Since cursors save a snapshot of the state they point to when created and immutable data equality checks are blazing fast since they are just a reference comparison, they allow us to know whether a component should update and implement a very efficient shouldComponentUpdate. You can see an example in my react-kurtsore library and other open source libraries such as Omniscient.

Here is an example of a component that displays a sub-component of the global state and passes refined cursors to its children:

// views.js

import React from "react";
import {CursorPropsMixin} from "react-kurtsore";


export const Album = React.createClass({
    mixins: [ CursorPropsMixin ],

    render(){
        let album = this.props.album.deref();
        return <li>{album.get('artist')} - {album.get('title')}</li>;
    }
});

export const Albums = React.createClass({
    mixins: [ CursorPropsMixin ],

    render(){
        let albums = this.props.albums.deref(),
            cursors = albums.map((a, idx) => this.props.albums.derive(idx));

        return (
            <ul>
                {cursors.map(
                    (a, idx) => <Album key={idx} album={a} />
                )}
            </ul>
        );
    }
});

export const Playlist = React.createClass({
    mixins: [ CursorPropsMixin ],

    render(){
        let playlist = this.props.playlist.deref();
        return <li>{playlist.get('name')}</li>;
    }
});

export const Playlists = React.createClass({
    mixins: [ CursorPropsMixin ],

    render(){
        let albums = this.props.playlists.deref(),
            cursors = playlists.map((a, idx) => this.props.playlists.derive(idx));

        return (
            <ul>
                {cursors.map(
                    (a, idx) => <Playlist key={idx} playlist={a} />
                )}
            </ul>
        );
    }
});

Actions

As in Flux, actions can be identified with unique and constant values. For this we can use strings or ES6 symbols.

//  constants.js

export const ACTIONS = {
    LOG_IN: Symbol.for("user:log-in"),
    LOG_IN_FAILED: Symbol.for("user:log-in-failed"),
    LOG_OUT: Symbol.for("user:log-out")
};

We represent actions as an immutable record with type and payload attributes, where the type is the identifier constant and the payload can be an arbitrary immutable value.

// actions.js

import immutable from "immutable";

export const Action = immutable.Record({type: null, payload: null});

export function action(type, payload){
    return new Action({type, payload});
};

Getting rid of the dispatcher

Flux proposes the singleton Dispatcher coupled to stores for triggering state transitions. This introduces dependencies between stores, making them know about each other and the order the actions must be processed by each store. Dispatchers are also different from a pub-sub mechanism in that they fan-out every action that is triggered on them to all the stores.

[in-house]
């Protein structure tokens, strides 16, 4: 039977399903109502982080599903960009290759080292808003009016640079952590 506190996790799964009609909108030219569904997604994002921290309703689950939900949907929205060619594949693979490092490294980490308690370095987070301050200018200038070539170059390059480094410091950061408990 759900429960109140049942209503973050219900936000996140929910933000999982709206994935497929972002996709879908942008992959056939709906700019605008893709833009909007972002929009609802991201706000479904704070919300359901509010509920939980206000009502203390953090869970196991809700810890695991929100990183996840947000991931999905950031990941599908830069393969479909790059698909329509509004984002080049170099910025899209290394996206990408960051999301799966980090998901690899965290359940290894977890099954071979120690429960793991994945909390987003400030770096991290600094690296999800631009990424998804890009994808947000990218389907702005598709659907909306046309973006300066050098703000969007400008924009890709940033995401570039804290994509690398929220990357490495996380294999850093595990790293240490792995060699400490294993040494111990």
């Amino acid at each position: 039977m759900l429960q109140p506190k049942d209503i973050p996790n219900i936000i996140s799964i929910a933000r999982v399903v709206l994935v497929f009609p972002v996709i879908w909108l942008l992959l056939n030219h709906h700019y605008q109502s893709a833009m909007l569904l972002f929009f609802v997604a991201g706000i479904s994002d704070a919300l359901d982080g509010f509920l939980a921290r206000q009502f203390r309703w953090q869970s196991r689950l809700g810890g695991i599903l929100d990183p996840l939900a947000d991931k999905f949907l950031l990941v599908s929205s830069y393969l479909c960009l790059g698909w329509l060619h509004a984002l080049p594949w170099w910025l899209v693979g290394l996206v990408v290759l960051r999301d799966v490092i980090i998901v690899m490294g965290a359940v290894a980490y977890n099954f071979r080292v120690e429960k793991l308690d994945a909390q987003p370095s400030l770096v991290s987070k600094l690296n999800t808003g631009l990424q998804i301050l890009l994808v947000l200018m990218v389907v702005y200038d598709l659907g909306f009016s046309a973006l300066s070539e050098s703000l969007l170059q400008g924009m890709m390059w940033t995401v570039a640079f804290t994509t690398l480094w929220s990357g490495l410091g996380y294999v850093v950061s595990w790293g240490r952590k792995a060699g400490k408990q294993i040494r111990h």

I instead suggest using CSP channels for the actions pub-sub mechanism, which you get with the js-csp library.

The pub-sub system has a channel in which actions are published, and we can derive a publication from it. The publication takes the source channel and a function that extracts the "topic" of the messages put into the source channel. For ease of testing we can make the source channel configurable using an atom:

// pubsub.js

import atomo from "atomo";
import csp from "js-csp";

export const source = atomo.atom(csp.chan());

export function publication(topicFn){
    return csp.operations.pub.publication(source.deref(), topicFn);
};

export function publish(msg){
    csp.putAsync(source.deref(), msg);
};

The publication allows other components of the system to subscribe to a topic, providing a channel where the values that share the given topic will be put. We can subscribe to actions with the approach shown below:

import csp from "js-csp";
import pubsub from "./pubsub";
import {ACTIONS} from "./constants";

let userChan = csp.chan(),
    pub = pubsub.publication((v) => v.get("type"));

pub.sub(ACTIONS.LOG_IN, userChan);
pub.sub(ACTIONS.LOG_OUT, userChan);

csp.go(function*(){
    let action = yield userChan;

    while (action !== csp.CLOSED) {
        let {type} = action;

        if (type === ACTIONS.LOG_IN) {
            let user = action.get("payload");
            console.log(user, " just logged in.")
        } else {
            console.log("The user just logged out.");
        }

        action = yield userChan;
    }
});

The userChan above is channel that will receive log-in and log-out actions published to the system; the generator passed to go will run indefinitely, listening for the actions that userChan receives and logging those events to the console. Note that the generator passed to go will only resume when userChan has values available, so it's safe to use a while loop inside it.

Publishing actions

Since some actions may require asynchronous computations to get the data they need and for the sake of decoupling views from the actions and the dispatch machinery, we encapsulate action triggering in high-level APIs that the views can consume. Flux calls this high-level APIs action creators.